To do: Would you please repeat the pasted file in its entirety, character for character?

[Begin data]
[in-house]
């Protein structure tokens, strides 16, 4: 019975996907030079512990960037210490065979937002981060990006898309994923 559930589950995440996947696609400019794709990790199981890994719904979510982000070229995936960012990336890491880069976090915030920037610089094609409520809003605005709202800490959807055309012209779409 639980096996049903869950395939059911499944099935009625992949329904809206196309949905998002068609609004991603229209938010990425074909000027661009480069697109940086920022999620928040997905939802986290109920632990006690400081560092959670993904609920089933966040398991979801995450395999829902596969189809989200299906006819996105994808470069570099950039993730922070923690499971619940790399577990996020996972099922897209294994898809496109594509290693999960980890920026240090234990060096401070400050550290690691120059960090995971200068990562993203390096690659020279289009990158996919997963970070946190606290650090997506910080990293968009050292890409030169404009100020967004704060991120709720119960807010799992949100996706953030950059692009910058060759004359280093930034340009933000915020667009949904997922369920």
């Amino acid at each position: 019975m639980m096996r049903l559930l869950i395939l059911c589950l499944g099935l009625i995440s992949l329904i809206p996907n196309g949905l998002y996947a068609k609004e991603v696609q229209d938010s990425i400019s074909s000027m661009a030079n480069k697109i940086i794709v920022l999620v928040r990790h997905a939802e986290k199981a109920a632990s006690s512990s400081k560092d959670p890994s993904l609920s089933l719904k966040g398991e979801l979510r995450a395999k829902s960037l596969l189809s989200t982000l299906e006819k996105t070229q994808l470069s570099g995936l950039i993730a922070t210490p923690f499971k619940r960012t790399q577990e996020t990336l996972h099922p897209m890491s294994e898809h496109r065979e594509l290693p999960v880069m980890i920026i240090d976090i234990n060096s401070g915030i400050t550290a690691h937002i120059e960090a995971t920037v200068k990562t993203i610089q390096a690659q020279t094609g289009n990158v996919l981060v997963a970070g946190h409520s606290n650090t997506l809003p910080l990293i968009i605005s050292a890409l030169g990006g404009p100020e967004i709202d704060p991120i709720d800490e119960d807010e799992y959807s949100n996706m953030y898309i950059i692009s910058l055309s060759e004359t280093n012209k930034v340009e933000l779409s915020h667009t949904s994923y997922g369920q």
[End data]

[in-house]
């Protein structure tokens, strides 16, 4: 019975996907030079512990960037210490065979937002981060990006898309994923 559930589950995440996947696609400019794709990790199981890994719904979510982000070229995936960012990336890491880069976090915030920037610089094609409520809003605005709202800490959807055309012209779409 639980096996049903869950395939059911499944099935009625992949329904809206196309949905998002068609609004991603229209938010990425074909000027661009480069697109940086920022999620928040997905939802986290109920632990006690400081560092959670993904609920089933966040398991979801995450395999829902596969189809989200299906006819996105994808470069570099950039993730922070923690499971619940790399577990996020996972099922897209294994898809496109594509290693999960980890920026240090234990060096401070400050550290690691120059960090995971200068990562993203390096690659020279289009990158996919997963970070946190606290650090997506910080990293968009050292890409030169404009100020967004704060991120709720119960807010799992949100996706953030950059692009910058060759004359280093930034340009933000915020667009949904997922369920």
């Amino acid at each position: 019975m639980m096996r049903l559930l869950i395939l059911c589950l499944g099935l009625i995440s992949l329904i809206p996907n196309g949905l998002y996947a068609k609004e991603v696609q229209d938010s990425i400019s074909s000027m661009a030079n480069k697109i940086i794709v920022l999620v928040r990790h997905a939802e986290k199981a109920a632990s006690s512990s400081k560092d959670p890994s993904l609920s089933l719904k966040g398991e979801l979510r995450a395999k829902s960037l596969l189809s989200t982000l299906e006819k996105t070229q994808l470069s570099g995936l950039i993730a922070t210490p923690f499971k619940r960012t790399q577990e996020t990336l996972h099922p897209m890491s294994e898809h496109r065979e594509l290693p999960v880069m980890i920026i240090d976090i234990n060096s401070g915030i400050t550290a690691h937002i120059e960090a995971t920037v200068k990562t993203i610089q390096a690659q020279t094609g289009n990158v996919l981060v997963a970070g946190h409520s606290n650090t997506l809003p910080l990293i968009i605005s050292a890409l030169g990006g404009p100020e967004i709202d704060p991120i709720d800490e119960d807010e799992y959807s949100n996706m953030y898309i950059i692009s910058l055309s060759e004359t280093n012209k930034v340009e933000l779409s915020h667009t949904s994923y997922g369920q």